Emotional skills refers to a child's ability to deal with, manage, express and control his or her emotional states, including anger, sadness, excitement, anxiety and joy. Emotional self-regulation is an important aspect of resiliency. Children who have effective strategies for dealing with disappointments, losses and other upsetting events are much more likely to be able to bounce back from adversity than those who don't. Managing positive emotion is also important. Success both socially and at school depends on being able to control exuberance when appropriate. An inability to regulate both positive and negative emotion has been associated with disorders such as ADHD and Conduct Disorder.
Imagine how life would be if you were unable to name any of your emotional states. Think how much harder it would be to solve problems in your life if you didn't know whether you were feeling sad, frightened or angry. Not only would it be difficult to decide on the best course of action, but you would find it very difficult to seek help and support from other people. The ability to name a feeling is the first step towards being able to manage it. If I know I am angry, then I can apply the strategies I know for dealing with anger: taking time out, breathing deeply, or asserting myself. Without a name for the feeling, it is much harder to decide on a course of action, and I am much more likely to end up 'acting out' the feeling in harmful ways.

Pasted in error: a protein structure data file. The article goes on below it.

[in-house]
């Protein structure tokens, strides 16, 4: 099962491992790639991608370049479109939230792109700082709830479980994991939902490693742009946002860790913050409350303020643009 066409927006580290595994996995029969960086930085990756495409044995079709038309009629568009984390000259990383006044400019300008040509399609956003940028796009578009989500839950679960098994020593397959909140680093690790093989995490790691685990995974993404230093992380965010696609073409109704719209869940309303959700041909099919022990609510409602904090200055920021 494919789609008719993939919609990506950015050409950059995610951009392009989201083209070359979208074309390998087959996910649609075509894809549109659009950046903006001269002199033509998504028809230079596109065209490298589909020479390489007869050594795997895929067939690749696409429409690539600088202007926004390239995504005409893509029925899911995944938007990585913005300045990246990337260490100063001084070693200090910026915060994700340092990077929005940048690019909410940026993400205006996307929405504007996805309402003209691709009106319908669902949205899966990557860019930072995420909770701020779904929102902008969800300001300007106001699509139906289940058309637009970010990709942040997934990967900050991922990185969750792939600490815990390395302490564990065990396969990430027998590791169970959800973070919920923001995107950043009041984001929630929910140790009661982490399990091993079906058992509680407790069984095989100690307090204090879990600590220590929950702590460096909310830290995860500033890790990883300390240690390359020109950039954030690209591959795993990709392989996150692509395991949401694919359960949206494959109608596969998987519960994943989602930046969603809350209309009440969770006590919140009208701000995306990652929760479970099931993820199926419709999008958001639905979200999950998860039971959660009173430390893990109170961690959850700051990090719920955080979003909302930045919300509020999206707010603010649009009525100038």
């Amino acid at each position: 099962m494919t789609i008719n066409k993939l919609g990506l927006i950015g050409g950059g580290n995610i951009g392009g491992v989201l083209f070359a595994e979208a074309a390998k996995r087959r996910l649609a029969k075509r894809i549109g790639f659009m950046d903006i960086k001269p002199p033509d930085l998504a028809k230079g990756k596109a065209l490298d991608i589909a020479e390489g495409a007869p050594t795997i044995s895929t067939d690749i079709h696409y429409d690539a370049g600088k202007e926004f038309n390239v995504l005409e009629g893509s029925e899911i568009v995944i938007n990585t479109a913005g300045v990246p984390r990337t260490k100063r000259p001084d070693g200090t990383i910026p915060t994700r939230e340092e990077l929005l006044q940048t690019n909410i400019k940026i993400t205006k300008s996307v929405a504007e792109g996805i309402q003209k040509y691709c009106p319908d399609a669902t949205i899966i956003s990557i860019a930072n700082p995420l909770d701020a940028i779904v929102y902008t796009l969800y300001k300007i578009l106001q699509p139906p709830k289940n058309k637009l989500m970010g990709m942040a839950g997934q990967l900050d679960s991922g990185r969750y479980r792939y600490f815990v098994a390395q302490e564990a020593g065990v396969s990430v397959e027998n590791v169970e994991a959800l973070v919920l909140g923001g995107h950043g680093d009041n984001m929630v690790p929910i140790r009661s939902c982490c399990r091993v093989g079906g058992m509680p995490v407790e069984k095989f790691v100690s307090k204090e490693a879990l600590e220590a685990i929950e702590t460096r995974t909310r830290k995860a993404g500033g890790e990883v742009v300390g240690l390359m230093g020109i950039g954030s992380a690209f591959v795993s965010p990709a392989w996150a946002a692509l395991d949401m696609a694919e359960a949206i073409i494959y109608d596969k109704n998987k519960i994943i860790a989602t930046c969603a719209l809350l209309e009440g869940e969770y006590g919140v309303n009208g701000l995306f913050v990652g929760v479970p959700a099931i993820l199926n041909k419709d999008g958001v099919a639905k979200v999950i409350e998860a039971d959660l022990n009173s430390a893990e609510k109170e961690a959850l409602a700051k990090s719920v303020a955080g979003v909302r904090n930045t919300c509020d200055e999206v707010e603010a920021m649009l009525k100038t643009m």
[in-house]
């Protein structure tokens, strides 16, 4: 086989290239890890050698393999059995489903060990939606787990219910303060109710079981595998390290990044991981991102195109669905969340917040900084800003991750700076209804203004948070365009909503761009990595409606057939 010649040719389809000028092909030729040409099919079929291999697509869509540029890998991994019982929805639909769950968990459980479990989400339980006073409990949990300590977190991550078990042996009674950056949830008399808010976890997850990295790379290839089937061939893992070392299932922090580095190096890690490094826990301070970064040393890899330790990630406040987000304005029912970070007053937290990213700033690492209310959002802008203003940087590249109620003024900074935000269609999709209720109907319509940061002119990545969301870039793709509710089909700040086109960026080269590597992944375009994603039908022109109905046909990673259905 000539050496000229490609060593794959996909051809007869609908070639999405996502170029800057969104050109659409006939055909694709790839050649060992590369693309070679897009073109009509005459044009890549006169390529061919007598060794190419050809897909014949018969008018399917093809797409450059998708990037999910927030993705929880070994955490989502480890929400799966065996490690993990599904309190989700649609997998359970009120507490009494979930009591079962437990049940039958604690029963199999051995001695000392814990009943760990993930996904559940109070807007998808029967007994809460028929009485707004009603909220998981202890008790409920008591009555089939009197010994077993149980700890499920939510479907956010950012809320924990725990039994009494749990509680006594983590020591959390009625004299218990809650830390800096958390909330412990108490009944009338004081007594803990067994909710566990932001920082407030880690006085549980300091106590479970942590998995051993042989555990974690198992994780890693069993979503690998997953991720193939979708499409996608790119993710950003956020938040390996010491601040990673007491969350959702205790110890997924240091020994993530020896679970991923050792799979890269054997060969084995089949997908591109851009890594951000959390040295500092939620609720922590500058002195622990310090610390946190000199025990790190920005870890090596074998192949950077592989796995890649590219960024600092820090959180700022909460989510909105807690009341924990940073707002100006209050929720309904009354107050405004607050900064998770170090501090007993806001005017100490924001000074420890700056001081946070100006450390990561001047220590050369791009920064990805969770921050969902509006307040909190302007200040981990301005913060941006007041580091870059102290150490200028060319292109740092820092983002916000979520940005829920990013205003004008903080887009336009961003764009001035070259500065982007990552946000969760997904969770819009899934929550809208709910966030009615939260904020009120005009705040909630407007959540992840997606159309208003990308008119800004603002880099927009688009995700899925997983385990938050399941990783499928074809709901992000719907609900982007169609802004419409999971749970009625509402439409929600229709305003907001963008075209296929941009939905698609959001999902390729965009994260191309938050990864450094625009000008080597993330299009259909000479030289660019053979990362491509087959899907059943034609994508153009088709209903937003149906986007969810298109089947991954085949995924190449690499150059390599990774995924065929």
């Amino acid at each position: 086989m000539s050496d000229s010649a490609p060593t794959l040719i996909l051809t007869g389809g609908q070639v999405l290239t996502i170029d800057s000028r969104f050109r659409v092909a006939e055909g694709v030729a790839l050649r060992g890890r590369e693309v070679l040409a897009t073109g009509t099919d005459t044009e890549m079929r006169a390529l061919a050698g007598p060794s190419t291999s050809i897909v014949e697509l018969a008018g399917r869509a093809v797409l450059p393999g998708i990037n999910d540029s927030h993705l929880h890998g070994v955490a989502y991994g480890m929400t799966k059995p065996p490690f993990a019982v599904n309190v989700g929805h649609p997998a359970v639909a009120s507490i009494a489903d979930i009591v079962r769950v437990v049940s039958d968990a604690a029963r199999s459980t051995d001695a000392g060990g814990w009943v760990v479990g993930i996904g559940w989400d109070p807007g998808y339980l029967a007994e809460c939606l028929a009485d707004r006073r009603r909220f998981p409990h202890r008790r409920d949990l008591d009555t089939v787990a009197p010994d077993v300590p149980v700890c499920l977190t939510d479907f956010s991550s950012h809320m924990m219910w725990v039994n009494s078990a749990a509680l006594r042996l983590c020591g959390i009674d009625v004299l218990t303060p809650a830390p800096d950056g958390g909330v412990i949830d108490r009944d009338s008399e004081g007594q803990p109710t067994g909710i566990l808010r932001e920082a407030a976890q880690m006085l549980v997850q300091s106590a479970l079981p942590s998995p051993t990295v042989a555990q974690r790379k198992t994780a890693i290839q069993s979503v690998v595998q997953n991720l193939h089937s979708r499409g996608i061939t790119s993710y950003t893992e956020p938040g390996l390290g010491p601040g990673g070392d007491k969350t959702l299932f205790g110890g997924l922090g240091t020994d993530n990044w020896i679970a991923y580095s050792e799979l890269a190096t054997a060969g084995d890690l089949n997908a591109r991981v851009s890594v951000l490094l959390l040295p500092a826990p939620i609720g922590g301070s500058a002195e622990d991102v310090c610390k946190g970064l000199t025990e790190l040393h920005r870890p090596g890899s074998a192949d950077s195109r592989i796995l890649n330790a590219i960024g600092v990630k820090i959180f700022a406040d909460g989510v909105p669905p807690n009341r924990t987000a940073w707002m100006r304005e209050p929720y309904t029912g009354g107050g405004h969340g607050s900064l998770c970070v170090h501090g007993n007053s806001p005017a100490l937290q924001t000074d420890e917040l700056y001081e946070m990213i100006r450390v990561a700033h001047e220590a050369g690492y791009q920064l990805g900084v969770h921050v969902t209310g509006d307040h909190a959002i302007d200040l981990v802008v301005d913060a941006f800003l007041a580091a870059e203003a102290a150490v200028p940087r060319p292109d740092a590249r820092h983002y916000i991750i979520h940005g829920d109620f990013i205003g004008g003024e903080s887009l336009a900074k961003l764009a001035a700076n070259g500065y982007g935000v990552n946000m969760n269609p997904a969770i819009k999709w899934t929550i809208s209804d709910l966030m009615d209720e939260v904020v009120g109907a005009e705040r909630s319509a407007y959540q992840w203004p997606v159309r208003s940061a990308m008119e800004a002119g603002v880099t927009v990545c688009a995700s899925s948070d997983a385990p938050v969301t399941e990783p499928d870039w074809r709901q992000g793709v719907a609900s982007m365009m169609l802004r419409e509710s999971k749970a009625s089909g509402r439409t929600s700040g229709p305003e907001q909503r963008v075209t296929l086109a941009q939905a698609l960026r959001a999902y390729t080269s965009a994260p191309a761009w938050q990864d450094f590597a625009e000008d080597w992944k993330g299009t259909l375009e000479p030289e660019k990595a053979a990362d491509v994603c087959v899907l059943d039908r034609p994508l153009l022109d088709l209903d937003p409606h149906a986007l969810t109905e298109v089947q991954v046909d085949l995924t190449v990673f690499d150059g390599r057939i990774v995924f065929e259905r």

Even adults sometimes need help to identify what they are feeling. It should not be surprising, then, that children need to be taught an affective vocabulary in order to begin to learn the complex skills of regulating and communicating about emotion.
The simplest emotional vocabulary of all consists of four words for the four fundamental human emotions: SAD (sad, blue, gloomy), MAD (angry, irritable, furious), BAD (guilty, anxious, fearful) and GLAD (happy, joyous, peaceful, content). Although it is not clear that these four words cover all human emotions (surprise and disgust, for example, seem to be basic emotions that are not covered), they are nonetheless a very simple and easily understood mnemonic for children to use to label their emotions.
An important understanding for children to learn is that emotions can be mixed. So for example it is quite possible to feel sad and glad at the same time - one example is the pleasantly melancholy feeling that a sad and beautiful piece of music can evoke. One can also feel mad and glad (angry and happy) at the same time, for example in the thrill of intense competition during sport - witness the expressions of many sports stars upon winning a major event. Other examples include guilty pleasure (bad and glad), hurt (sad and mad), and depression (sad and bad). When children are experiencing difficult emotions, which they are having trouble naming, it can help to ask "how much of the feeling is a sad feeling?", "how much of it is a mad feeling" and so on. This can help draw out the complexities of the child's emotional state.
Identifying emotions as sad, mad, glad and bad can also become the basis for teaching children basic emotional regulation skills. This page outlines basic strategies which can be taught to children for managing the difficult emotions of sadness, anger, and fear and anxiety.